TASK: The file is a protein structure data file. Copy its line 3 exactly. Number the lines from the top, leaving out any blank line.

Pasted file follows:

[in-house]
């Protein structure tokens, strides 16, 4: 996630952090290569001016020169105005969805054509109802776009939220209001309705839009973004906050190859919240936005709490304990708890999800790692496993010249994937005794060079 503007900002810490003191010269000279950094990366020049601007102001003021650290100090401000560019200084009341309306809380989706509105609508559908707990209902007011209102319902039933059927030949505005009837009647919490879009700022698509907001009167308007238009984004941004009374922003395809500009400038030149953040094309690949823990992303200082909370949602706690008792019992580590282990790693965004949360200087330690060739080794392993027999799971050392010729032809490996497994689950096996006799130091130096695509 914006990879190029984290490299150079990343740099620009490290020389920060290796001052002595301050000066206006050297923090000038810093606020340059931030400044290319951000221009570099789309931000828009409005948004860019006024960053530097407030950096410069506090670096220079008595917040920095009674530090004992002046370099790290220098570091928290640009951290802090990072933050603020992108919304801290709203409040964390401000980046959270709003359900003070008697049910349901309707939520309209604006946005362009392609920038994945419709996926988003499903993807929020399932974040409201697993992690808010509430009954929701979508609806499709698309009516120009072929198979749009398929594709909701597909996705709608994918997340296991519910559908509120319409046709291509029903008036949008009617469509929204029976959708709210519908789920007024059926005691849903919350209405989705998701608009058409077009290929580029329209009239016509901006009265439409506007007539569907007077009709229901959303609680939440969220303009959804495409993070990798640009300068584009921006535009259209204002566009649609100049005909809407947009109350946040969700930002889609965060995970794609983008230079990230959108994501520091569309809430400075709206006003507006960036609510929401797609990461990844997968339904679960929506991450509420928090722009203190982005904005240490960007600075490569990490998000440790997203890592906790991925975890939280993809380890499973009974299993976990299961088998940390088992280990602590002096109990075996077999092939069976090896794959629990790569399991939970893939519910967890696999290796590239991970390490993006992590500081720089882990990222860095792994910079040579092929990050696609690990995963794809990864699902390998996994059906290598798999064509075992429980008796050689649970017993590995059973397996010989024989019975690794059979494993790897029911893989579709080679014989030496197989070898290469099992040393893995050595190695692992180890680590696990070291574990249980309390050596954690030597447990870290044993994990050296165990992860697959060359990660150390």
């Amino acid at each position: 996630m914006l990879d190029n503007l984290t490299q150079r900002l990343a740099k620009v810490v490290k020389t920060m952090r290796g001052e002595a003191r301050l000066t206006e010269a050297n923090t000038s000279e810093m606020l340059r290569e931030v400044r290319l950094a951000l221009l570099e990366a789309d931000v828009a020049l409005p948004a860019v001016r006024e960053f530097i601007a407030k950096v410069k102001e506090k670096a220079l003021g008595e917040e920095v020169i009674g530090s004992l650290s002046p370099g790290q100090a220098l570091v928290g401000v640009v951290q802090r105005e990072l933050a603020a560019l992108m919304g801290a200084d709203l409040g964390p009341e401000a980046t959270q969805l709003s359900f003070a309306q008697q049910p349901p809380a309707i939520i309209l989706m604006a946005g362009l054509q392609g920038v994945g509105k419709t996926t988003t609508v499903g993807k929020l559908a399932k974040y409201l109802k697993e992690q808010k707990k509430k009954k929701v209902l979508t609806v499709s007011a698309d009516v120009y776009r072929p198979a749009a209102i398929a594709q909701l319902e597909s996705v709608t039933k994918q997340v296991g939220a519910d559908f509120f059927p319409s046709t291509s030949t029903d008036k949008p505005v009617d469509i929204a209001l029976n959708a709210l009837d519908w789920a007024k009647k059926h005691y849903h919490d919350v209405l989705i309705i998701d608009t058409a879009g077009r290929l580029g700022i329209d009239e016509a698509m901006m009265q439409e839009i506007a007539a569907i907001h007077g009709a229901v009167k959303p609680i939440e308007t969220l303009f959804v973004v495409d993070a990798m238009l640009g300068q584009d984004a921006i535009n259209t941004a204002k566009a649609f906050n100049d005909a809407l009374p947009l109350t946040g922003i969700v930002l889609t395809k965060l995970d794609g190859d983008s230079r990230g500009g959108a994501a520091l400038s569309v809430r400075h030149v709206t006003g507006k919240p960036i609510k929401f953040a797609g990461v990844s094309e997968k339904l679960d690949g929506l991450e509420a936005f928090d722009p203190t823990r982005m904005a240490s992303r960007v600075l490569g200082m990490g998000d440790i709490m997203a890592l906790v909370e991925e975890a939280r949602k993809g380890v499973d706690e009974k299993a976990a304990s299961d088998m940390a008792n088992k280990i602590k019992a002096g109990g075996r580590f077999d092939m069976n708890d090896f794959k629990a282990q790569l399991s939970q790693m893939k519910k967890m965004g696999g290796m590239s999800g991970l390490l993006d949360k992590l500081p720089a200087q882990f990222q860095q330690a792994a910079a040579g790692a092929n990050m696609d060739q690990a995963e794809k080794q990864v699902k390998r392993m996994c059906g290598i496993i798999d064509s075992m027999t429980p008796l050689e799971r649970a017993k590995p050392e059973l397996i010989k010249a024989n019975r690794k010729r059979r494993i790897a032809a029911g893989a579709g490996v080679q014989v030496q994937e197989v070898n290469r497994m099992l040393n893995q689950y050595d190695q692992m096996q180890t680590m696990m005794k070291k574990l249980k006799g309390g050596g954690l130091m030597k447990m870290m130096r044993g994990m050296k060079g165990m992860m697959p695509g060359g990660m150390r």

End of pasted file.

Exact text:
């Amino acid at each position: 996630m914006l990879d190029n503007l984290t490299q150079r900002l990343a740099k620009v810490v490290k020389t920060m952090r290796g001052e002595a003191r301050l000066t206006e010269a050297n923090t000038s000279e810093m606020l340059r290569e931030v400044r290319l950094a951000l221009l570099e990366a789309d931000v828009a020049l409005p948004a860019v001016r006024e960053f530097i601007a407030k950096v410069k102001e506090k670096a220079l003021g008595e917040e920095v020169i009674g530090s004992l650290s002046p370099g790290q100090a220098l570091v928290g401000v640009v951290q802090r105005e990072l933050a603020a560019l992108m919304g801290a200084d709203l409040g964390p009341e401000a980046t959270q969805l709003s359900f003070a309306q008697q049910p349901p809380a309707i939520i309209l989706m604006a946005g362009l054509q392609g920038v994945g509105k419709t996926t988003t609508v499903g993807k929020l559908a399932k974040y409201l109802k697993e992690q808010k707990k509430k009954k929701v209902l979508t609806v499709s007011a698309d009516v120009y776009r072929p198979a749009a209102i398929a594709q909701l319902e597909s996705v709608t039933k994918q997340v296991g939220a519910d559908f509120f059927p319409s046709t291509s030949t029903d008036k949008p505005v009617d469509i929204a209001l029976n959708a709210l009837d519908w789920a007024k009647k059926h005691y849903h919490d919350v209405l989705i309705i998701d608009t058409a879009g077009r290929l580029g700022i329209d009239e016509a698509m901006m009265q439409e839009i506007a007539a569907i907001h007077g009709a229901v009167k959303p609680i939440e308007t969220l303009f959804v973004v495409d993070a990798m238009l640009g300068q584009d984004a921006i535009n259209t941004a204002k566009a649609f906050n100049d005909a809407l009374p947009l109350t946040g922003i969700v930002l889609t395809k965060l995970d794609g190859d983008s230079r990230g500009g959108a994501a520091l400038s569309v809430r400075h030149v709206t006003g507006k919240p960036i609510k929401f953040a797609g990461v990844s094309e997968k339904l679960d690949g929506l991450e509420a936005f928090d722009p203190t823990r982005m904005a240490s992303r960007v600075l490569g200082m990490g998000d440790i709490m997203a890592l906790v909370e991925e975890a939280r949602k993809g380890v499973d706690e009974k299993a976990a304990s299961d088998m940390a008792n088992k280990i602590k019992a002096g109990g075996r580590f077999d092939m069976n708890d090896f794959k629990a282990q790569l399991s939970q790693m893939k519910k967890m965004g696999g290796m590239s999800g991970l390490l993006d949360k992590l500081p720089a200087q882990f990222q860095q330690a792994a910079a040579g790692a092929n990050m696609d060739q690990a995963e794809k080794q990864v699902k390998r392993m996994c059906g290598i496993i798999d064509s075992m027999t429980p008796l050689e799971r649970a017993k590995p050392e059973l397996i010989k010249a024989n019975r690794k010729r059979r494993i790897a032809a029911g893989a579709g490996v080679q014989v030496q994937e197989v070898n290469r497994m099992l040393n893995q689950y050595d190695q692992m096996q180890t680590m696990m005794k070291k574990l249980k006799g309390g050596g954690l130091m030597k447990m870290m130096r044993g994990m050296k060079g165990m992860m697959p695509g060359g990660m150390r």